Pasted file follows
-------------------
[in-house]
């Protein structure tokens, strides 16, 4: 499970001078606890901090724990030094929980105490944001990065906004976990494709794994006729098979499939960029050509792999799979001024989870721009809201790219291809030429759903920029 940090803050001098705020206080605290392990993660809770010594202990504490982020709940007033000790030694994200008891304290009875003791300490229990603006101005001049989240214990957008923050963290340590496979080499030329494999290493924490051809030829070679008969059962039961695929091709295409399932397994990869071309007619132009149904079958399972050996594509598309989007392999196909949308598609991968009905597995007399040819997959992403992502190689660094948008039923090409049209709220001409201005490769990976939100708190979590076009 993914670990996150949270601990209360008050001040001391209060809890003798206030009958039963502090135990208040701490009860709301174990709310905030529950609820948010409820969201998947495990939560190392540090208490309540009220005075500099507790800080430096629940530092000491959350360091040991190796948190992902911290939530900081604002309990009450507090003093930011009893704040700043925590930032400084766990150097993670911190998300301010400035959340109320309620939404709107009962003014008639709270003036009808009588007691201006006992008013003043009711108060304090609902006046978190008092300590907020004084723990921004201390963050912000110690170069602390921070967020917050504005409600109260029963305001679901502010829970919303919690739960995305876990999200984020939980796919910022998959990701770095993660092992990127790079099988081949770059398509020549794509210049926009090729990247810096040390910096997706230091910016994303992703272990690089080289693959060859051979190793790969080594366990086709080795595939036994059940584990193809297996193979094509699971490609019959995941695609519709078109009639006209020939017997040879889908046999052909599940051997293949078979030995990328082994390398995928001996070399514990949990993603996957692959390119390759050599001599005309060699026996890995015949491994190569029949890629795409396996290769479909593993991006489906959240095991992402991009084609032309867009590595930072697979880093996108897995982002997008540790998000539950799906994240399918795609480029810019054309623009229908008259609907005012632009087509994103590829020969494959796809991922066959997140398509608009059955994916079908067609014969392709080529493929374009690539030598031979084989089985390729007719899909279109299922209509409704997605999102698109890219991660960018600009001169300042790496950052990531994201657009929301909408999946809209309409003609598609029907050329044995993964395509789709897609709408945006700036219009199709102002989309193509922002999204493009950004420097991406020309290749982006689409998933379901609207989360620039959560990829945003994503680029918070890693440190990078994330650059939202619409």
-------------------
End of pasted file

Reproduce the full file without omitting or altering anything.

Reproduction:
[in-house]
């Protein structure tokens, strides 16, 4: 499970001078606890901090724990030094929980105490944001990065906004976990494709794994006729098979499939960029050509792999799979001024989870721009809201790219291809030429759903920029 940090803050001098705020206080605290392990993660809770010594202990504490982020709940007033000790030694994200008891304290009875003791300490229990603006101005001049989240214990957008923050963290340590496979080499030329494999290493924490051809030829070679008969059962039961695929091709295409399932397994990869071309007619132009149904079958399972050996594509598309989007392999196909949308598609991968009905597995007399040819997959992403992502190689660094948008039923090409049209709220001409201005490769990976939100708190979590076009 993914670990996150949270601990209360008050001040001391209060809890003798206030009958039963502090135990208040701490009860709301174990709310905030529950609820948010409820969201998947495990939560190392540090208490309540009220005075500099507790800080430096629940530092000491959350360091040991190796948190992902911290939530900081604002309990009450507090003093930011009893704040700043925590930032400084766990150097993670911190998300301010400035959340109320309620939404709107009962003014008639709270003036009808009588007691201006006992008013003043009711108060304090609902006046978190008092300590907020004084723990921004201390963050912000110690170069602390921070967020917050504005409600109260029963305001679901502010829970919303919690739960995305876990999200984020939980796919910022998959990701770095993660092992990127790079099988081949770059398509020549794509210049926009090729990247810096040390910096997706230091910016994303992703272990690089080289693959060859051979190793790969080594366990086709080795595939036994059940584990193809297996193979094509699971490609019959995941695609519709078109009639006209020939017997040879889908046999052909599940051997293949078979030995990328082994390398995928001996070399514990949990993603996957692959390119390759050599001599005309060699026996890995015949491994190569029949890629795409396996290769479909593993991006489906959240095991992402991009084609032309867009590595930072697979880093996108897995982002997008540790998000539950799906994240399918795609480029810019054309623009229908008259609907005012632009087509994103590829020969494959796809991922066959997140398509608009059955994916079908067609014969392709080529493929374009690539030598031979084989089985390729007719899909279109299922209509409704997605999102698109890219991660960018600009001169300042790496950052990531994201657009929301909408999946809209309409003609598609029907050329044995993964395509789709897609709408945006700036219009199709102002989309193509922002999204493009950004420097991406020309290749982006689409998933379901609207989360620039959560990829945003994503680029918070890693440190990078994330650059939202619409």